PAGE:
Palestinian Authority Penniless, Still Won´t Recognize Israel

The new Palestinian Authority government is flat broke and is appealing to the international community for money to pay its bills, but the PA still refuses to recognize Israel's right to exist.

Hana Levi Julian, | updated: 21:05

PA Prime Minister Ismail Haniyeh met for the first time on Wednesday with his newly-appointed Cabinet, led by Hamas terrorist organization Hamas members. He blamed President Mahmoud Abbas' Fatah party for leaving the treasury without funds to pay government workers.

At the meeting, he talked about the lack of money with which to pay government employees, blaming President Mahmoud Abbas’ Fatah party for its destitution. Fatah led the previous PA government.

“The Ministry of Finance has inherited an entirely empty treasury, in addition to the debts of the ministry and the government in general”, Haniyeh told the cabinet meeting, according to Reuters news service.

The cabinet met through a video conference which connected simultaneous sessions held in Gaza and PA-controlled territory in Israel. Haniyeh promised his ministers the new government would do its "utmost as a government to pay the salaries of the Palestinian Authority employees despite the cash crisis we are facing”.

The terrorist group needs to find enough funding to pay 140,000 government employees, approximately one-third of the PA population. These include security forces, teachers and health care professionals.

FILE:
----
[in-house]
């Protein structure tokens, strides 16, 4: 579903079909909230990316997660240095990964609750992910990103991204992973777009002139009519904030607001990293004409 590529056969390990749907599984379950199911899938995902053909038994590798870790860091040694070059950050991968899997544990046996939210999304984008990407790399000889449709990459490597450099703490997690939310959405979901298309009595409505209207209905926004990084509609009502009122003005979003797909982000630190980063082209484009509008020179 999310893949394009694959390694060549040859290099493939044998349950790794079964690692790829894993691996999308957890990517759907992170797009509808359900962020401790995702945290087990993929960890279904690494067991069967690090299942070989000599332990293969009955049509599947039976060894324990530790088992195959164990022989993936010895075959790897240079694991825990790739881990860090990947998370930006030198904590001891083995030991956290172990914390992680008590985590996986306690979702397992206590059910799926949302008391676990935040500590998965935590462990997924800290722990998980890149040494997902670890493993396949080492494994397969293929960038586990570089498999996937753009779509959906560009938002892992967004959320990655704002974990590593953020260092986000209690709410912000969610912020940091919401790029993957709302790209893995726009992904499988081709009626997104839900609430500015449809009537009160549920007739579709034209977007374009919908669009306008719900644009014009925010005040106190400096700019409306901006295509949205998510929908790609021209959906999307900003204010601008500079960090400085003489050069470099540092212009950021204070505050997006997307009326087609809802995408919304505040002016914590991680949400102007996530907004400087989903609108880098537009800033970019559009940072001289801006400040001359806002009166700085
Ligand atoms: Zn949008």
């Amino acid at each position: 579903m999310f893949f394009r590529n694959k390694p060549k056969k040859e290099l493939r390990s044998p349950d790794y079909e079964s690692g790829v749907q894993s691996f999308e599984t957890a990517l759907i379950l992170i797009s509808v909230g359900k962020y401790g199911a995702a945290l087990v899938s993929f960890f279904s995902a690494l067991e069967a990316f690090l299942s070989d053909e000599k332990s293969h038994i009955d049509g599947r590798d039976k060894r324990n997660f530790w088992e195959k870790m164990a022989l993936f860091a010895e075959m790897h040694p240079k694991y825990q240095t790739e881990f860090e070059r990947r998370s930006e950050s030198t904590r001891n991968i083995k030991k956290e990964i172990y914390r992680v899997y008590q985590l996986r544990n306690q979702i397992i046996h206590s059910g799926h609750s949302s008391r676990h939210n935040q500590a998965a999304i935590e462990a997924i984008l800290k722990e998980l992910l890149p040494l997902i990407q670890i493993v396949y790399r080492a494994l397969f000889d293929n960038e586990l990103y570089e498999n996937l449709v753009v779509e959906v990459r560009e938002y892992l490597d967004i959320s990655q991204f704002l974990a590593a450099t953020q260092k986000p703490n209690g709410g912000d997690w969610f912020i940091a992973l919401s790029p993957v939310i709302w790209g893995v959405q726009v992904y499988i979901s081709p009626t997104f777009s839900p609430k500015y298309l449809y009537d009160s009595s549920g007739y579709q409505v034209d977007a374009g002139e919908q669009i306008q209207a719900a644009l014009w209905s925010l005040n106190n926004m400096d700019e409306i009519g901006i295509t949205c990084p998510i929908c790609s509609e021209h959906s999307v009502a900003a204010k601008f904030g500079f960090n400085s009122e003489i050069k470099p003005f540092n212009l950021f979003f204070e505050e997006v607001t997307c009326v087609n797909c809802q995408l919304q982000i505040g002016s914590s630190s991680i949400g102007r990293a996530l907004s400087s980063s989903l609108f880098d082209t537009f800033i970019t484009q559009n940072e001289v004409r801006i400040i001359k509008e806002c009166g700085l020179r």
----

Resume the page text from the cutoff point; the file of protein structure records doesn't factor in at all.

Haniyeh also criticized Arab nations whose leaders met last week at the Arab Summit, saying that their pledges of support were “not sufficient to meet the demands of our people”. A total of $55 million per month was pledged at the meeting but Arab nations have seldom made good on their pledges in the past.

Three Gulf State countries have promised $80 million in aid to the Palestinian Authority (PA), according to Omar Abdel-Razaq, PA finance minister. He said the money will come from Saudi Arabia. Kuwait and the United Arab Emirates and will cover part but not all of the government salaries.

Despite its dire straits, Hamas has continued to maintain its stance against worldwide international pressure to recognize Israel’s right to exist and renounce terrorism.

Exiled Hamas leader Khaled Mashaal said Wednesday that the organization was willing to talk with any country, except Israel. Speaking to an Omani news agency, Mashaal called Acting Prime Minister Ehud Olmert’s plan to set final borders, unilaterally if necessary, “very dangerous”. He added that there was no basis on which to negotiate with Israel at present.

The U.S. and Canada, where Hamas is officially listed as a terrorist group, and several other Western nations made good on their threat to cut off funds to a PA government led by Hamas. After the new Hamas-led cabinet was sworn in, those nations discontinued foreign aid to the PA.

The European Union, meanwhile, has said it was ready to support Abbas but would meet next week in Luxembourg to decide whether to continue its foreign aid to the PA government. Funding from the EU could equal as much as hundreds of millions of euros.

“The Union will continue to provide support to President Abbas and to the peace program upon which he was elected,” said the Javier Solana EU’s head of foreign policy.

Javier Solana He told the European Parliament Wednesday that “talking about business as usual simply isn’t possible” until Hamas renounces violence and recognizes Israel. “The Union is revising its aid programs as far as assisting the Palestinian Authority is concerned,” he said.

On the other hand, Solana said the EU "doesn't and shouldn't want the Hamas government to fail". His statement seemed to rebuff an appeal by U.S. Secretary of State Condoleeza Rice, who asked world leaders to ostracize the Hamas government.